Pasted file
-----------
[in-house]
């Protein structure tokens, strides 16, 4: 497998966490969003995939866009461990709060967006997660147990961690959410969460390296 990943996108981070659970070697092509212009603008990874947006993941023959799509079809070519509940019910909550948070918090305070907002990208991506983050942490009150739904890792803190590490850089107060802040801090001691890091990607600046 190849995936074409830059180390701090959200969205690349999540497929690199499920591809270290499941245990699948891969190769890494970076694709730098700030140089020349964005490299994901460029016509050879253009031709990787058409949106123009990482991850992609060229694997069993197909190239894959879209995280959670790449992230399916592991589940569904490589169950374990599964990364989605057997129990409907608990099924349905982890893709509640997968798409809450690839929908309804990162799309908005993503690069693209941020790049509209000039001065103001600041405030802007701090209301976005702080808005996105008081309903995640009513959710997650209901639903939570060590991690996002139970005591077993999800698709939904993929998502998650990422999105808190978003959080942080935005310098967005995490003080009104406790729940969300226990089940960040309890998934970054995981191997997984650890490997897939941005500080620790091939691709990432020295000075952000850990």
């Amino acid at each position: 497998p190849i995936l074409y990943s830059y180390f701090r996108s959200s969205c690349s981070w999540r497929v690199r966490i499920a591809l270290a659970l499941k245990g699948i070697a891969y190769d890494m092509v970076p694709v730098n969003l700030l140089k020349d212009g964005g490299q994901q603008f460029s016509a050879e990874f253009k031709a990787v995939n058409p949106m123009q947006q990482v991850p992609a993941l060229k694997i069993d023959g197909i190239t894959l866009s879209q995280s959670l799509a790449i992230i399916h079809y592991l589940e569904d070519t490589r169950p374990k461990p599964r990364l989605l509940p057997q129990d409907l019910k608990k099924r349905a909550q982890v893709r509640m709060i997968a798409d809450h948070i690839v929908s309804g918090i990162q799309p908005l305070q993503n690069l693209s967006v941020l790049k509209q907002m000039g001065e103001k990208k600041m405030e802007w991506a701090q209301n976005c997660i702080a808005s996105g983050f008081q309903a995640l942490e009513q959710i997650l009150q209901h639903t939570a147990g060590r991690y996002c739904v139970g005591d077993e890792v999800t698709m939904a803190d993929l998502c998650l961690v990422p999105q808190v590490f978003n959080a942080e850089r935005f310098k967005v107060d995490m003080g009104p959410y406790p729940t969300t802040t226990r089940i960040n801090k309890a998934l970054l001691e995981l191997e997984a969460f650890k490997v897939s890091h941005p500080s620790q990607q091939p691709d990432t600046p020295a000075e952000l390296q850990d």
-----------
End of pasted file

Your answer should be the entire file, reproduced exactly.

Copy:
[in-house]
């Protein structure tokens, strides 16, 4: 497998966490969003995939866009461990709060967006997660147990961690959410969460390296 990943996108981070659970070697092509212009603008990874947006993941023959799509079809070519509940019910909550948070918090305070907002990208991506983050942490009150739904890792803190590490850089107060802040801090001691890091990607600046 190849995936074409830059180390701090959200969205690349999540497929690199499920591809270290499941245990699948891969190769890494970076694709730098700030140089020349964005490299994901460029016509050879253009031709990787058409949106123009990482991850992609060229694997069993197909190239894959879209995280959670790449992230399916592991589940569904490589169950374990599964990364989605057997129990409907608990099924349905982890893709509640997968798409809450690839929908309804990162799309908005993503690069693209941020790049509209000039001065103001600041405030802007701090209301976005702080808005996105008081309903995640009513959710997650209901639903939570060590991690996002139970005591077993999800698709939904993929998502998650990422999105808190978003959080942080935005310098967005995490003080009104406790729940969300226990089940960040309890998934970054995981191997997984650890490997897939941005500080620790091939691709990432020295000075952000850990």
């Amino acid at each position: 497998p190849i995936l074409y990943s830059y180390f701090r996108s959200s969205c690349s981070w999540r497929v690199r966490i499920a591809l270290a659970l499941k245990g699948i070697a891969y190769d890494m092509v970076p694709v730098n969003l700030l140089k020349d212009g964005g490299q994901q603008f460029s016509a050879e990874f253009k031709a990787v995939n058409p949106m123009q947006q990482v991850p992609a993941l060229k694997i069993d023959g197909i190239t894959l866009s879209q995280s959670l799509a790449i992230i399916h079809y592991l589940e569904d070519t490589r169950p374990k461990p599964r990364l989605l509940p057997q129990d409907l019910k608990k099924r349905a909550q982890v893709r509640m709060i997968a798409d809450h948070i690839v929908s309804g918090i990162q799309p908005l305070q993503n690069l693209s967006v941020l790049k509209q907002m000039g001065e103001k990208k600041m405030e802007w991506a701090q209301n976005c997660i702080a808005s996105g983050f008081q309903a995640l942490e009513q959710i997650l009150q209901h639903t939570a147990g060590r991690y996002c739904v139970g005591d077993e890792v999800t698709m939904a803190d993929l998502c998650l961690v990422p999105q808190v590490f978003n959080a942080e850089r935005f310098k967005v107060d995490m003080g009104p959410y406790p729940t969300t802040t226990r089940i960040n801090k309890a998934l970054l001691e995981l191997e997984a969460f650890k490997v897939s890091h941005p500080s620790q990607q091939p691709d990432t600046p020295a000075e952000l390296q850990d």